Robert Alda stars in this odd, melodramatic potboiler which looks at the rags-to-rich (and more riches) rise of one of America's greatest popular composers. The film is hampered by a few small points, one being that Gershwin's life doesn't readily lend itself to dramatic portrayal (until the very end, when he drops dead at a very young age, and your jaw just drops)... The problem is that guy was just too darn successful! He hit a groove and never stopped, moving from one huge critical success to another (with one or two flops in between)... The scriptwriters were obviously aware of this, and insert several belabored sequences wherein Gershwin anguishes over this or that, and a couple of sniffly, symbolic deathbed scenes, just for good measure. Other problems include Alda himself (yes, he's Alan's dad...) who isn't completely up to the role, as well as the weak portrayal of George's brother Ira, a super-brilliant, super-important lyricist, who is here presented as a mere hanger-on and cheerleader for his brother, the big-shot genius. Hello? Excuse me... Ira Gershwin?!? Of the Gershwin brothers? Oh, forget it. Oh, also check out Gershwin's kooky pal Oscar Levant, who plays himself, in a somewhat true-to-life portrayal as George's confidant and stand-in concertizer. Other celebrities who play themselves here include Al Jolson and bandleader Paul Whiteman... and the music, of course, can't be beat.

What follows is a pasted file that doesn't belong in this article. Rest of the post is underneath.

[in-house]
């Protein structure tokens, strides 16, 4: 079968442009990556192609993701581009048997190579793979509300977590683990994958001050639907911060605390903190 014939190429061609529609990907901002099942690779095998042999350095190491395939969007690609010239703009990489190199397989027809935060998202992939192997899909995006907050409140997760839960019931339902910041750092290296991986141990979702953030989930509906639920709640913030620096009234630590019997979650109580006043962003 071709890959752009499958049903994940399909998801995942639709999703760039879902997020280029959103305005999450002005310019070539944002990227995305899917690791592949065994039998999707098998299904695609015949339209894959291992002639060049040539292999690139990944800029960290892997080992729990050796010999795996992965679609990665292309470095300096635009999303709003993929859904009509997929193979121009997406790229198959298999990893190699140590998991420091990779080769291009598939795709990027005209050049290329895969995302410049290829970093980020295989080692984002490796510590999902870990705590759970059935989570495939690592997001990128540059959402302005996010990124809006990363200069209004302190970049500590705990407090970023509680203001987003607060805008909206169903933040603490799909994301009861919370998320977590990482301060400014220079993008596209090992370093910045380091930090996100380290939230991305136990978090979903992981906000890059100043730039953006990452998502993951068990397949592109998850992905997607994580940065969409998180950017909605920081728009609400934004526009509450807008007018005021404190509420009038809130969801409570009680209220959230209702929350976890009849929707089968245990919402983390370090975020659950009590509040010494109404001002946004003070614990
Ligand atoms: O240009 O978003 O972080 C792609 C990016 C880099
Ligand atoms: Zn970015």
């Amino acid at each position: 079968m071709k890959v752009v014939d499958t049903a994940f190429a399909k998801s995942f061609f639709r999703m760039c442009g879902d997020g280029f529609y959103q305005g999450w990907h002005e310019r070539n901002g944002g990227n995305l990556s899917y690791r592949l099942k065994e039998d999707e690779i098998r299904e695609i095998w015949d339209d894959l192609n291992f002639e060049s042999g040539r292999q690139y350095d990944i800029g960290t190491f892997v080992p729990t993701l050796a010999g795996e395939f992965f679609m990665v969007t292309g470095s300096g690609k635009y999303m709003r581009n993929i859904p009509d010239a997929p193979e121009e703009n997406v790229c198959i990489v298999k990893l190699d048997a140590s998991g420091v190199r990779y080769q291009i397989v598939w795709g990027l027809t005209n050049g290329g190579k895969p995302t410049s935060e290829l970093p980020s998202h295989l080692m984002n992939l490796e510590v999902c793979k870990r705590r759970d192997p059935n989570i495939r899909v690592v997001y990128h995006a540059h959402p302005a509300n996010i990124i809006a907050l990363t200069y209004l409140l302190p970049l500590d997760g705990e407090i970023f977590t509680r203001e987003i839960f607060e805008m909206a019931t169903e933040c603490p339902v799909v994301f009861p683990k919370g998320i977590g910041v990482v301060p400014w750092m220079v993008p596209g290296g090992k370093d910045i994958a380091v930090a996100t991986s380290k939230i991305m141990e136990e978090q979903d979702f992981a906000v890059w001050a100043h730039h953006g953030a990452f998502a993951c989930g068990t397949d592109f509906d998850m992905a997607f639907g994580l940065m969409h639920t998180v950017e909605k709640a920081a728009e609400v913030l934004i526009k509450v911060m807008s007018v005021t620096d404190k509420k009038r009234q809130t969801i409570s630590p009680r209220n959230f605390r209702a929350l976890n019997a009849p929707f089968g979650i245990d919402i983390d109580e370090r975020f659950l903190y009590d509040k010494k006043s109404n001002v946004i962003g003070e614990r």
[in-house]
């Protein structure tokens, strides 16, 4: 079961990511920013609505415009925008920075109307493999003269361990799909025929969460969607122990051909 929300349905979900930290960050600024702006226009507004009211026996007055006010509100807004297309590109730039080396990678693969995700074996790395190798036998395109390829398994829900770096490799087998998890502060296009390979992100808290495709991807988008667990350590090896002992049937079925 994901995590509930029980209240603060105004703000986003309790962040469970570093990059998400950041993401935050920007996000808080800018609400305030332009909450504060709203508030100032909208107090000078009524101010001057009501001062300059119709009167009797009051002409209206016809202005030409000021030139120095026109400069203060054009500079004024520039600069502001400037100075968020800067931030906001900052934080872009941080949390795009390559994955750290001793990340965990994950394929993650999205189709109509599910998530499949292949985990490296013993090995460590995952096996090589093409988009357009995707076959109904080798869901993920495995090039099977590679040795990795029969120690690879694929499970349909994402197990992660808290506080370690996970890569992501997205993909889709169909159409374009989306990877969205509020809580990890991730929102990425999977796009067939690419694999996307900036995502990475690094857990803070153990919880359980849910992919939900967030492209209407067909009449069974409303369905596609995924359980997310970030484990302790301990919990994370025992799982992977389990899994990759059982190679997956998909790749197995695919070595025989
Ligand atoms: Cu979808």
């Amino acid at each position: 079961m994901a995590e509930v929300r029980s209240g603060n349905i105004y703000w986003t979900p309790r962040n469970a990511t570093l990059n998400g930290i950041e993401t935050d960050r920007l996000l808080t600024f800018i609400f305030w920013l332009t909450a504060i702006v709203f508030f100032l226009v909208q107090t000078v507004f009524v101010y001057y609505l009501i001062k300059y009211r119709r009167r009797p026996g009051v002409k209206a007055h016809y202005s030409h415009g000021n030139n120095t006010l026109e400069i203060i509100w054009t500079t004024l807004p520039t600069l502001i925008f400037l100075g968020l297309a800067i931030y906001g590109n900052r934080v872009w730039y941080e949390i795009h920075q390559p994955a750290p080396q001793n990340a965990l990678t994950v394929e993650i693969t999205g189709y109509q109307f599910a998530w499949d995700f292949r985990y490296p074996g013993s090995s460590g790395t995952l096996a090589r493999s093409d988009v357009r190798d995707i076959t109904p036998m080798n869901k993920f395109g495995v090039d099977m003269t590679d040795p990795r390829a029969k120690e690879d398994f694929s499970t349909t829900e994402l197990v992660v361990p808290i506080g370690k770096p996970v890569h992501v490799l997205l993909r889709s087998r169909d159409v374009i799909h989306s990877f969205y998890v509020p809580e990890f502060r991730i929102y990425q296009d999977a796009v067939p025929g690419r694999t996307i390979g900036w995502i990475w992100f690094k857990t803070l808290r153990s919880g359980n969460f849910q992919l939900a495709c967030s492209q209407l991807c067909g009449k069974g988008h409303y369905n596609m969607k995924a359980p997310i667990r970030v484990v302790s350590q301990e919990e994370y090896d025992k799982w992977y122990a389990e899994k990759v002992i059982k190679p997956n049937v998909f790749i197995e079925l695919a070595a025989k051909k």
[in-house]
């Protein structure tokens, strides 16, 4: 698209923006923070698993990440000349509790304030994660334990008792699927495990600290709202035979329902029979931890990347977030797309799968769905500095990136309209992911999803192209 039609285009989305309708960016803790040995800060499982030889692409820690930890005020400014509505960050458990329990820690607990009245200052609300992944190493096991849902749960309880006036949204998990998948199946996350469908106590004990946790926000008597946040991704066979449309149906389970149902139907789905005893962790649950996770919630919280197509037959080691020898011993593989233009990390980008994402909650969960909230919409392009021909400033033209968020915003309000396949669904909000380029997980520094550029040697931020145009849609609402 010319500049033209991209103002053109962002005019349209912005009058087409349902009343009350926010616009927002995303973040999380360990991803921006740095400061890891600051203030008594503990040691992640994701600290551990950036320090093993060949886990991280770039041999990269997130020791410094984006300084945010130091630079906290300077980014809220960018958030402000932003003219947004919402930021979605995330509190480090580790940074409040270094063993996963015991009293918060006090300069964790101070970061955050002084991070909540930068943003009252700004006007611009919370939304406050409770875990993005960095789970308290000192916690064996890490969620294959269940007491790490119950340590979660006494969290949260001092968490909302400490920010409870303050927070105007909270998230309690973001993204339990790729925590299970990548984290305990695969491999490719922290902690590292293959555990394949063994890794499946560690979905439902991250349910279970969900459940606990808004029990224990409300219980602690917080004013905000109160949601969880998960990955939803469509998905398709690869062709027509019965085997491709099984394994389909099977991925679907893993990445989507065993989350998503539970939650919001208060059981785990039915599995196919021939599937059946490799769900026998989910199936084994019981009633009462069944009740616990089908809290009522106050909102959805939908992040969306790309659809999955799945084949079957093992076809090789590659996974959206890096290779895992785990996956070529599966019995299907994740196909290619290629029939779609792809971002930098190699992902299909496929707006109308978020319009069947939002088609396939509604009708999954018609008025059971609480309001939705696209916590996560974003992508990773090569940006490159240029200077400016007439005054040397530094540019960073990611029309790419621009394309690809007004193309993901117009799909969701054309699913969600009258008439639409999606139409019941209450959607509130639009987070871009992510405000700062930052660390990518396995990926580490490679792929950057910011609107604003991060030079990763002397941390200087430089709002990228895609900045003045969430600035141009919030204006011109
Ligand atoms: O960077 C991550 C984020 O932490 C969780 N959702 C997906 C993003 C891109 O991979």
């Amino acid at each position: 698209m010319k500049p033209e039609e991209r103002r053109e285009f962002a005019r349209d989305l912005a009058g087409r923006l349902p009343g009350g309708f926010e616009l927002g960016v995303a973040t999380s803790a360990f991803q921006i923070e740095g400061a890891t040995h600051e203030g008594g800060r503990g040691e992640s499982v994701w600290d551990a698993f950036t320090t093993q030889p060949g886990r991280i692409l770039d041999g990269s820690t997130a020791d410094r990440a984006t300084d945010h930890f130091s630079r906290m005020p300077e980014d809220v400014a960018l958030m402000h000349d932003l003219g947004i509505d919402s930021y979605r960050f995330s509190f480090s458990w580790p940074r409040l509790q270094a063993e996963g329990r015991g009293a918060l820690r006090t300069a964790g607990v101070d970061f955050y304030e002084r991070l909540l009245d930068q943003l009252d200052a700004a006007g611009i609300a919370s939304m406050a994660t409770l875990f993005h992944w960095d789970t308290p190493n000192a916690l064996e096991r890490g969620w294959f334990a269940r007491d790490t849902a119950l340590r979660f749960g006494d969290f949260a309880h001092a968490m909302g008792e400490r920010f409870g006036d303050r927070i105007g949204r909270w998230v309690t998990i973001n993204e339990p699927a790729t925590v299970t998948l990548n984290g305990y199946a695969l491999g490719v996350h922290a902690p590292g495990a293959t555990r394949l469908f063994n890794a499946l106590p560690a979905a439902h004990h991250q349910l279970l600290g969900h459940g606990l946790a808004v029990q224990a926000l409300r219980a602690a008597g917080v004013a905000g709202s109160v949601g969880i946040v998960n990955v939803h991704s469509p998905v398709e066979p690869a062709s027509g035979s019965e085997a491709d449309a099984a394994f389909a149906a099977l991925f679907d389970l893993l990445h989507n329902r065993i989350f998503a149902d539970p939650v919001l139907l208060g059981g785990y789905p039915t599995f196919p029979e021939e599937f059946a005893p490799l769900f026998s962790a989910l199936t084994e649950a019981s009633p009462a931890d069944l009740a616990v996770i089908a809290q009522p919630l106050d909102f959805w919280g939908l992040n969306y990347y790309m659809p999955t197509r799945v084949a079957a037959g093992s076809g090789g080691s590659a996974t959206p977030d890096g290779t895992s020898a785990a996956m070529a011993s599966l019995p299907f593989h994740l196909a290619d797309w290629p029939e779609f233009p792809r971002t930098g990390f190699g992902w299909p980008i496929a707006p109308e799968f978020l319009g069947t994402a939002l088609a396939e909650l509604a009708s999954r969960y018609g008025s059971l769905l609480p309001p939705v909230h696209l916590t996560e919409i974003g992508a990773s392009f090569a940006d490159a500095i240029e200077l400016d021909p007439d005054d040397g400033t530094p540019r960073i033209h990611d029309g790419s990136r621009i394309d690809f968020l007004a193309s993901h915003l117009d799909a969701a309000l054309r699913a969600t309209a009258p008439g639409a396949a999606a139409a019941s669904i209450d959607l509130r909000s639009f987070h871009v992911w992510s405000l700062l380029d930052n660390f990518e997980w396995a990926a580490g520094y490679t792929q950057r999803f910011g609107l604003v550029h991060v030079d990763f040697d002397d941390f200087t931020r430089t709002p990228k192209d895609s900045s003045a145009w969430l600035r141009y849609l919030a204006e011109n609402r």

"Talk Of The Town" (Columbia, 1942)